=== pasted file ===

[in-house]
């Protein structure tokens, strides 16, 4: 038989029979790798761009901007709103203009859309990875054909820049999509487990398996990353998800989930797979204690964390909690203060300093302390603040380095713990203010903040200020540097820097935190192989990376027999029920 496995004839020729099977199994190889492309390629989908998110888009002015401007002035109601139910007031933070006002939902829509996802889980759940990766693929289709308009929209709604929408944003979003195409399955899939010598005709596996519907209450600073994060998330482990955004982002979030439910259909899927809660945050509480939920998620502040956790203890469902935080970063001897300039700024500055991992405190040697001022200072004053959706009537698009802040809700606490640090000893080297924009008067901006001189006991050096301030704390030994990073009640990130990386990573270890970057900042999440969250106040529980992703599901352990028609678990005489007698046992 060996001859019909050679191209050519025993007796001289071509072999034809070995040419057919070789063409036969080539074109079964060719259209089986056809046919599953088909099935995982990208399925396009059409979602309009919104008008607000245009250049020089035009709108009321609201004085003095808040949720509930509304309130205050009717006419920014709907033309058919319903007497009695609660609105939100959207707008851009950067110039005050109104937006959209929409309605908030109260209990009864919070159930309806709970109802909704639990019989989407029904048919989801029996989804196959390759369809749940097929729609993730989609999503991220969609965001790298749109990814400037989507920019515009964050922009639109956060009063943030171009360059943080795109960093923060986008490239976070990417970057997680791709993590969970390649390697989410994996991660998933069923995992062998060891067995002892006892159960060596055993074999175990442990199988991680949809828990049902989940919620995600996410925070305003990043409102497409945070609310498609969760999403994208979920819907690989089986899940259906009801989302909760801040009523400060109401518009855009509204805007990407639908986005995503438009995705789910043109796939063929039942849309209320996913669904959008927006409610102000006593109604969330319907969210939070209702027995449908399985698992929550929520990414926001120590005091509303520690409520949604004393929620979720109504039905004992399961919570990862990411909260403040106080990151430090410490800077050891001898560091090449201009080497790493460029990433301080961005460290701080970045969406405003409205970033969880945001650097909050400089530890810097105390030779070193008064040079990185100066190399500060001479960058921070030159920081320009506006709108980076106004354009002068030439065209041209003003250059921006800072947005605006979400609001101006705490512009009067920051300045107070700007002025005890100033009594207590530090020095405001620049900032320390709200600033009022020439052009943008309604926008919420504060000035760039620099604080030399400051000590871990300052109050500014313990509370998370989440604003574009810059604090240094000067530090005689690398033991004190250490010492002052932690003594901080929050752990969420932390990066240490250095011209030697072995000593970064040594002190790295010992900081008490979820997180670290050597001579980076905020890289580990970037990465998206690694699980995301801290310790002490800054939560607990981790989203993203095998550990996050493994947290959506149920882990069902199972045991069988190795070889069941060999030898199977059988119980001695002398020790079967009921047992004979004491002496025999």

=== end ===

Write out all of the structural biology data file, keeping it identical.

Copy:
[in-house]
């Protein structure tokens, strides 16, 4: 038989029979790798761009901007709103203009859309990875054909820049999509487990398996990353998800989930797979204690964390909690203060300093302390603040380095713990203010903040200020540097820097935190192989990376027999029920 496995004839020729099977199994190889492309390629989908998110888009002015401007002035109601139910007031933070006002939902829509996802889980759940990766693929289709308009929209709604929408944003979003195409399955899939010598005709596996519907209450600073994060998330482990955004982002979030439910259909899927809660945050509480939920998620502040956790203890469902935080970063001897300039700024500055991992405190040697001022200072004053959706009537698009802040809700606490640090000893080297924009008067901006001189006991050096301030704390030994990073009640990130990386990573270890970057900042999440969250106040529980992703599901352990028609678990005489007698046992 060996001859019909050679191209050519025993007796001289071509072999034809070995040419057919070789063409036969080539074109079964060719259209089986056809046919599953088909099935995982990208399925396009059409979602309009919104008008607000245009250049020089035009709108009321609201004085003095808040949720509930509304309130205050009717006419920014709907033309058919319903007497009695609660609105939100959207707008851009950067110039005050109104937006959209929409309605908030109260209990009864919070159930309806709970109802909704639990019989989407029904048919989801029996989804196959390759369809749940097929729609993730989609999503991220969609965001790298749109990814400037989507920019515009964050922009639109956060009063943030171009360059943080795109960093923060986008490239976070990417970057997680791709993590969970390649390697989410994996991660998933069923995992062998060891067995002892006892159960060596055993074999175990442990199988991680949809828990049902989940919620995600996410925070305003990043409102497409945070609310498609969760999403994208979920819907690989089986899940259906009801989302909760801040009523400060109401518009855009509204805007990407639908986005995503438009995705789910043109796939063929039942849309209320996913669904959008927006409610102000006593109604969330319907969210939070209702027995449908399985698992929550929520990414926001120590005091509303520690409520949604004393929620979720109504039905004992399961919570990862990411909260403040106080990151430090410490800077050891001898560091090449201009080497790493460029990433301080961005460290701080970045969406405003409205970033969880945001650097909050400089530890810097105390030779070193008064040079990185100066190399500060001479960058921070030159920081320009506006709108980076106004354009002068030439065209041209003003250059921006800072947005605006979400609001101006705490512009009067920051300045107070700007002025005890100033009594207590530090020095405001620049900032320390709200600033009022020439052009943008309604926008919420504060000035760039620099604080030399400051000590871990300052109050500014313990509370998370989440604003574009810059604090240094000067530090005689690398033991004190250490010492002052932690003594901080929050752990969420932390990066240490250095011209030697072995000593970064040594002190790295010992900081008490979820997180670290050597001579980076905020890289580990970037990465998206690694699980995301801290310790002490800054939560607990981790989203993203095998550990996050493994947290959506149920882990069902199972045991069988190795070889069941060999030898199977059988119980001695002398020790079967009921047992004979004491002496025999």